I was barely one-year-old when I was diagnosed with cancer and it was, unmistakably, the worst thing to ever happen to me. The diagnosis was a long process, followed by a long treatment, and through every stage, it was all happening to me, I had no control. Cancer wasn’t the only struggle I faced during this journey.
For years I’ve been fighting for my medical records, for the chance to see what happened to me as an infant – to see the objective medical list of what I survived. It’s a struggle I’m making no progress on or with. I’ve been that girl, the girl who visits the hospital too often, the girl who has to visit the nurse at weird times, the girl who always carries a bag, even in the first grade. And through all of that, all the isolation and the oddities, it’s been a struggle to accept my story as something I want, or something to be proud of.
I survived it, and so for 17 years people have been telling me I’m strong for beating cancer. But the real truth is, I’ve always struggled with, always hated, the word strong. It is a word that has been assigned to me, not something I’ve ever seen in myself. So, when I saw the Four Girls’ t-shirt which read “My Story = My Strength”, I recoiled. These are the two words I hate most, printed in large, bold lettering across the chest.
“MY STORY” is something I never really want to claim, “= MY STRENGTH”, something I’ve never really believed in. It struck a nerve in me, but, in a weird way, it also felt soothing. As if, by acknowledging and accepting this heavy, heavy story I carry with me, the weight might lift. My story so often feels like a weakness, and in that weakness, my supposed strength feels hollow, thin and ladened with shame. Shame that I survived when others didn’t. Shame that I don’t use my chance at life as I perhaps should. Shame that my ‘strength’ is bestowed upon me in the meaningless kindness of strangers’ pity, without reason or empathy. And that ‘strength’ feels so very much like a lie.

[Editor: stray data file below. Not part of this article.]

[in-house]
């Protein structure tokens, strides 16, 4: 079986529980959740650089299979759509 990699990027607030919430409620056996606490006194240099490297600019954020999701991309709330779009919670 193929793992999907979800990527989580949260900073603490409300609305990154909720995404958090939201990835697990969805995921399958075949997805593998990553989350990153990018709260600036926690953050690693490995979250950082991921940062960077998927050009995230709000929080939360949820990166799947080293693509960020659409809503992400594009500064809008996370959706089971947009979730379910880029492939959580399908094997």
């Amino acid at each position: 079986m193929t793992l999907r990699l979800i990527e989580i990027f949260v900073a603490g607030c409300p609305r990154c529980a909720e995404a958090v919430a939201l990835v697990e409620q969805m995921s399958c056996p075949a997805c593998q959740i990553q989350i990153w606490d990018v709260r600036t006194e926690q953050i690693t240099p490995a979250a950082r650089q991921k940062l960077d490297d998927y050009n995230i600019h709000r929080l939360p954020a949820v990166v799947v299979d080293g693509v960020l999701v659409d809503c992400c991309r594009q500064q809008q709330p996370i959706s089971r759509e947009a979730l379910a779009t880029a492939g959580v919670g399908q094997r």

I want to change that.
I’ve raised tens of thousands of dollars for research and other kids in treatment; I’ve spoken at events, volunteered, and befriended other kids in treatment and even friends who have siblings in treatment. Even through all of that, I’ve never wanted my story to belong to me. I’ve always watched my friends in their unconscious wholeness, and I’ve envied it. But when I really think about it, really dig deep, I come to the tough realization that I have been letting my history, my differences, my story, scare me away from embracing and accepting my whole self.
I’m done with being scared.
In a prior blog, I wrote 2020 is the year I will do things that scare me. The year I jump into everything, every opportunity, with as much energy, as much strength, as I can bring into it. So, I ordered the shirt.
My story belongs to me. It belongs to me alone. It doesn’t belong to the kid in my physics class joking about my disability. It doesn’t belong to the girl in the hallway who was my friend until I heard her making cancer jokes, only apologizing after she realized I was there. It doesn’t belong to the endless apologies and condolences and validations bestowed on me by those who will never and can never understand how it feels, day in and day out, to live in my skin.
But I’m growing to love that skin, scarred though it may be. And I’m growing to love the story that my skin carries in those scars and traumas. I am embracing my story. And I am taking my strength back. I’m claiming my versions of both, and leaving the rest by the wayside. Because in this case, in my case, my perspective is the only one that can ever matter. And that perspective, that story?
That’s my beautiful, incomplete, scarred strength.
-Althea Mae Hutchinson
Junior, Henderson High School
Member of GirlGov